Paul says in Romans 12:2 “And be not conformed to this world: but be ye transformed by the renewing of your mind, that ye may prove what is that good, and acceptable, and perfect, will of God.” The Calvinist says “No don’t do that. Don’t progress. The gospel is not about becoming a better person, its about faith alone. No! No! If ‘ye transformed by the renewing of your mind’ you will go to hell for ‘trusting in works’!”

        Paul says in 2 Cor 3:18 “But we all, with open face beholding as in a glass the glory of the Lord, are changed into the same image from glory to glory, even as by the Spirit of the Lord.” The Calvinist says “No! We are not changed into the same image of the Lord. We never progress! We stay filthy dirty sinners who can’t do anything right forever! And if anyone progresses, he is damned for ‘trusting in works.'”

        In Romans 8:29 Paul says “For whom he did foreknow, he also did predestinate to be conformed to the image of his Son, that he might be the firstborn among many brethren.” The Calvinist says “No! He did not predestinate us to be conformed to the image of Christ but to be saved by faith alone while living a horrible sinful life! We cannot be conformed to the image of Christ, ever, because we are filthy through original sin and will never be clean.”

        Calvinists focus on inability because they don’t want to grow up. As to all the verses you cite that you think teach inability, I need only cite one to demolish it:

        Job 31:16-18 “If I have withheld the poor from their desire, or have caused the eyes of the widow to fail; [17] Or have eaten my morsel myself alone, and the fatherless hath not eaten thereof; [18] (For from my youth he was brought up with me, as with a father, and I have guided her from my mother’s womb;)….”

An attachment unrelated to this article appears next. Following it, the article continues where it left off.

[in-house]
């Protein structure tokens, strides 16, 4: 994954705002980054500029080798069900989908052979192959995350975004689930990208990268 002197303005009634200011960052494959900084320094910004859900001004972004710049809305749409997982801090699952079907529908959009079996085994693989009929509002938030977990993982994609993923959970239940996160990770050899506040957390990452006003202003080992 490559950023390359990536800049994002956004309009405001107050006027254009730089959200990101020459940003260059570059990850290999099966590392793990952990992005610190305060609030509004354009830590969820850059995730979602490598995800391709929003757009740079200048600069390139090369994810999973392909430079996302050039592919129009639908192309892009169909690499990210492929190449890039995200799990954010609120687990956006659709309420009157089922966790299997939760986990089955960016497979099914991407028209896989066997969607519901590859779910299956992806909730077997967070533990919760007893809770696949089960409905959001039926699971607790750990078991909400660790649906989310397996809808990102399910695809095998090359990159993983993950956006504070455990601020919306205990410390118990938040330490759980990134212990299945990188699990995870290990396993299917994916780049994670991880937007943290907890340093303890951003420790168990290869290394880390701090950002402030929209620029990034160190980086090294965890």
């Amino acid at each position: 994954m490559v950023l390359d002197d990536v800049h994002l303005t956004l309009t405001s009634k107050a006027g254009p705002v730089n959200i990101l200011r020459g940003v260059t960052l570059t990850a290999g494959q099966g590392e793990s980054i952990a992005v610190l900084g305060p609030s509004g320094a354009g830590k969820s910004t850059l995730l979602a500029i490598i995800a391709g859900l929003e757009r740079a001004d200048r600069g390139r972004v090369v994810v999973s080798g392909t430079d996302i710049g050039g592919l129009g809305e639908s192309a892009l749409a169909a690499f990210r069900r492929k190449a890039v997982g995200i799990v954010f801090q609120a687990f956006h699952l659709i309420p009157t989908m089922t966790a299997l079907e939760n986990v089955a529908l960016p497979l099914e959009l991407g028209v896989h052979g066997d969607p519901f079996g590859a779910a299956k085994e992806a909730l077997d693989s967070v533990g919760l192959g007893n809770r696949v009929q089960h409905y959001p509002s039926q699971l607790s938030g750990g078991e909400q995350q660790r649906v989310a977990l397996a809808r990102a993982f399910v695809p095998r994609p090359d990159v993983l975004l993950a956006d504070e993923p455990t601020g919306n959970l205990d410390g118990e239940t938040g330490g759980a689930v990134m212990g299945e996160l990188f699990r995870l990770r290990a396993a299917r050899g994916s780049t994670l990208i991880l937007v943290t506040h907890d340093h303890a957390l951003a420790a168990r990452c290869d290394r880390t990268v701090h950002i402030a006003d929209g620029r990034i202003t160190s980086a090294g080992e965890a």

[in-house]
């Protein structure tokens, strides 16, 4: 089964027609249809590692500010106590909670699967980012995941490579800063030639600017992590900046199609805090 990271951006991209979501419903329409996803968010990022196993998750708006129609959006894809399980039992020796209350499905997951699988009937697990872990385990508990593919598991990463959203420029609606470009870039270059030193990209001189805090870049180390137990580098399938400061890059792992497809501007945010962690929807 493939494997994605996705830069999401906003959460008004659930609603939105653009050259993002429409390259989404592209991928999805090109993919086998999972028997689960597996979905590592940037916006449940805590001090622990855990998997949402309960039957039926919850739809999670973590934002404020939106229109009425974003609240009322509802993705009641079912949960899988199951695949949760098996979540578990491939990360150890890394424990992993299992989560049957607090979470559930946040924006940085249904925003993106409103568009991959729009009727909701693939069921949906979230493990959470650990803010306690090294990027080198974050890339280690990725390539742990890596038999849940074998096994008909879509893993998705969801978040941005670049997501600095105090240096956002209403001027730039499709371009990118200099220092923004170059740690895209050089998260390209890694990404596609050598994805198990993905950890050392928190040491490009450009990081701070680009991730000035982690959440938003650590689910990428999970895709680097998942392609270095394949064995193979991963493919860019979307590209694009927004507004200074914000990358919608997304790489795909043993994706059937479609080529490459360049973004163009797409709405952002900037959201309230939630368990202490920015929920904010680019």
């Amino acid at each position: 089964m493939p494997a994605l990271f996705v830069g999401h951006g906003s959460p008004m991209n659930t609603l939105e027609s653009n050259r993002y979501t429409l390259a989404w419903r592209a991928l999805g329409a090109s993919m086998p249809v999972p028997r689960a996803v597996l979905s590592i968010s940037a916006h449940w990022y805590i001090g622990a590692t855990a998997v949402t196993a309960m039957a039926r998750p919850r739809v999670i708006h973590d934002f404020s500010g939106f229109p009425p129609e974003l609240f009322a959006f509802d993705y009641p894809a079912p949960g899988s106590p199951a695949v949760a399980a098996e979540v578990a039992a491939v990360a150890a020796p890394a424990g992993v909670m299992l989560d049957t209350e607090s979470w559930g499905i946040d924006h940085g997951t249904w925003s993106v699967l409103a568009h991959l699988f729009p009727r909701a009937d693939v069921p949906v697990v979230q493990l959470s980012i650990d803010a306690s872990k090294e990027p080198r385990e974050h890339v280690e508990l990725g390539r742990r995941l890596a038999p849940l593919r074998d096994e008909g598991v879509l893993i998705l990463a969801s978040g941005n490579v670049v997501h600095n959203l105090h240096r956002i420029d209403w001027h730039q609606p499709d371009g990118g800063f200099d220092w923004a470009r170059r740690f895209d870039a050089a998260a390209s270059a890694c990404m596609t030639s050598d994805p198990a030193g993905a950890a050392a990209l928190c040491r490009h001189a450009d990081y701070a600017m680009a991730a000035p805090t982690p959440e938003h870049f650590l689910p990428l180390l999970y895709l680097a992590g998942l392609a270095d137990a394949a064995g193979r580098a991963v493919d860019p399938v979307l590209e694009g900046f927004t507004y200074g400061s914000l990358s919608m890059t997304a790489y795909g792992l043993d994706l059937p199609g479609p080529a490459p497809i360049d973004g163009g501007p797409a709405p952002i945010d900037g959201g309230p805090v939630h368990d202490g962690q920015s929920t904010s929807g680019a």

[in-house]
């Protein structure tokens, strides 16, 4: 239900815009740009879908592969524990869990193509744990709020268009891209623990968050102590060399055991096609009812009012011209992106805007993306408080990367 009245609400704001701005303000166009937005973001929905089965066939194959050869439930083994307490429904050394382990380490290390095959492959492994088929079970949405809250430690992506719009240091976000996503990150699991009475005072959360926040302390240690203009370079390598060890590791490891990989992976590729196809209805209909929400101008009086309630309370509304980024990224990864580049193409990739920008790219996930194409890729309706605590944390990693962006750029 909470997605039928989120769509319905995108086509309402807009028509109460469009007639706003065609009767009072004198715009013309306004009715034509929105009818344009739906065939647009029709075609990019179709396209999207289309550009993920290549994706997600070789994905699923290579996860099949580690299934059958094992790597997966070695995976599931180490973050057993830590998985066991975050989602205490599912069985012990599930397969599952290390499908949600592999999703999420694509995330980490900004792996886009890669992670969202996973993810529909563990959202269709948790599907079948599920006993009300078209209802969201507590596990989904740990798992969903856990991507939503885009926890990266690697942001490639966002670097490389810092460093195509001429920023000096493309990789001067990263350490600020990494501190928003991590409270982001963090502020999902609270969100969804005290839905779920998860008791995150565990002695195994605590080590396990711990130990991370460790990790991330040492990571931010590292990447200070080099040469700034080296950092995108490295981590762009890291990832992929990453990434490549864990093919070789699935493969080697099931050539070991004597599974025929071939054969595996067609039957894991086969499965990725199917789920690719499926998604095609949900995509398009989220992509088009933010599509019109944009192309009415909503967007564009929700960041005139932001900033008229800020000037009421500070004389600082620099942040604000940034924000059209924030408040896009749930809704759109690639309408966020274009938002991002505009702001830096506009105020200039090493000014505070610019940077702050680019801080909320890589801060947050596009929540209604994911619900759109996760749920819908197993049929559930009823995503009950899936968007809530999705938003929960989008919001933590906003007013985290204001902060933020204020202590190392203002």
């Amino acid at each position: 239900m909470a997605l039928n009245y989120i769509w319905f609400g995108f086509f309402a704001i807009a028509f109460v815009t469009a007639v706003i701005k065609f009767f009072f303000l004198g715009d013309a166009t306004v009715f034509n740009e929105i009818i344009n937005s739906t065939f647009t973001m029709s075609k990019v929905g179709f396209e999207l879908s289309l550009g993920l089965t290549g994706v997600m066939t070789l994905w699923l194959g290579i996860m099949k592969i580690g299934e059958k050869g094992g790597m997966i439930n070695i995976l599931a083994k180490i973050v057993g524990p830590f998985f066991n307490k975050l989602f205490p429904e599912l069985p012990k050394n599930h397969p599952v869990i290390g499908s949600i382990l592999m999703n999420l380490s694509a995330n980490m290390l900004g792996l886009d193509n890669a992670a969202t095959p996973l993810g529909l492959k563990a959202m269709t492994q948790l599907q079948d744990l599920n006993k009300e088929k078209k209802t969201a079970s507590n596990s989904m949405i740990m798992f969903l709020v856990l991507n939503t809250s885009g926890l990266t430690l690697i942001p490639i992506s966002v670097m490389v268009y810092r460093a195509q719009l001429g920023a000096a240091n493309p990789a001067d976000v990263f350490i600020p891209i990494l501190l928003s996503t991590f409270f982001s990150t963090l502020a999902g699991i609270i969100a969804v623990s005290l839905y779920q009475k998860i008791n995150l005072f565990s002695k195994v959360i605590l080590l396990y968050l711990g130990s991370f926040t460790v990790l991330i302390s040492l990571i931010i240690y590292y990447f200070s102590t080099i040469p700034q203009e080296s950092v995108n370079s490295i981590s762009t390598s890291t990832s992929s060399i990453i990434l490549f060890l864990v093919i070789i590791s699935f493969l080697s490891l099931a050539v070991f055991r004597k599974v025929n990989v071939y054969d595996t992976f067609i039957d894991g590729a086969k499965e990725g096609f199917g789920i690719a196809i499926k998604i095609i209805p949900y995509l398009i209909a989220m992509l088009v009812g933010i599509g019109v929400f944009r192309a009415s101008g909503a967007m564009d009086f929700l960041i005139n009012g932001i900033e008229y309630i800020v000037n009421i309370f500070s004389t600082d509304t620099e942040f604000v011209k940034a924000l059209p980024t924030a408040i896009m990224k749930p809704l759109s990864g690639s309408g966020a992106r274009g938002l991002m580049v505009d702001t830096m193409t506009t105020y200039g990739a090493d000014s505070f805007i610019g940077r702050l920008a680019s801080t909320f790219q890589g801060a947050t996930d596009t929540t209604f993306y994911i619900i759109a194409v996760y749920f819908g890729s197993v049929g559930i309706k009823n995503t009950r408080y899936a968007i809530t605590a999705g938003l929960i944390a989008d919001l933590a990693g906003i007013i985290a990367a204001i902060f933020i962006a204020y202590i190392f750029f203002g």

Set against this, then, if you will Psalm 58:3 “The wicked are estranged from the womb: they go astray as soon as they be born, speaking lies.”

        Then we find the righteous are righteous from the womb and the wicked are wicked from the womb! We find not that all men are wicked from the womb. So much for Calvinism.

        Yet the entirety of Scripture teaches our ability to change, to repent, and therefore what we will be is not statically set from birth.

        Jesus says in Luke 6:45 “A good man out of the good treasure of his heart bringeth forth that which is good; and an evil man out of the evil treasure of his heart bringeth forth that which is evil: for of the abundance of the heart his mouth speaketh.”

        Again, it sounds like everyone is either born evil or good — everyone is not born evil, but some are born evil and some good. So it sounds like from this. But rather, from what Jesus says in another place, we find it is not truly that we are born either way, but neutral, and then what we are is based on a choice.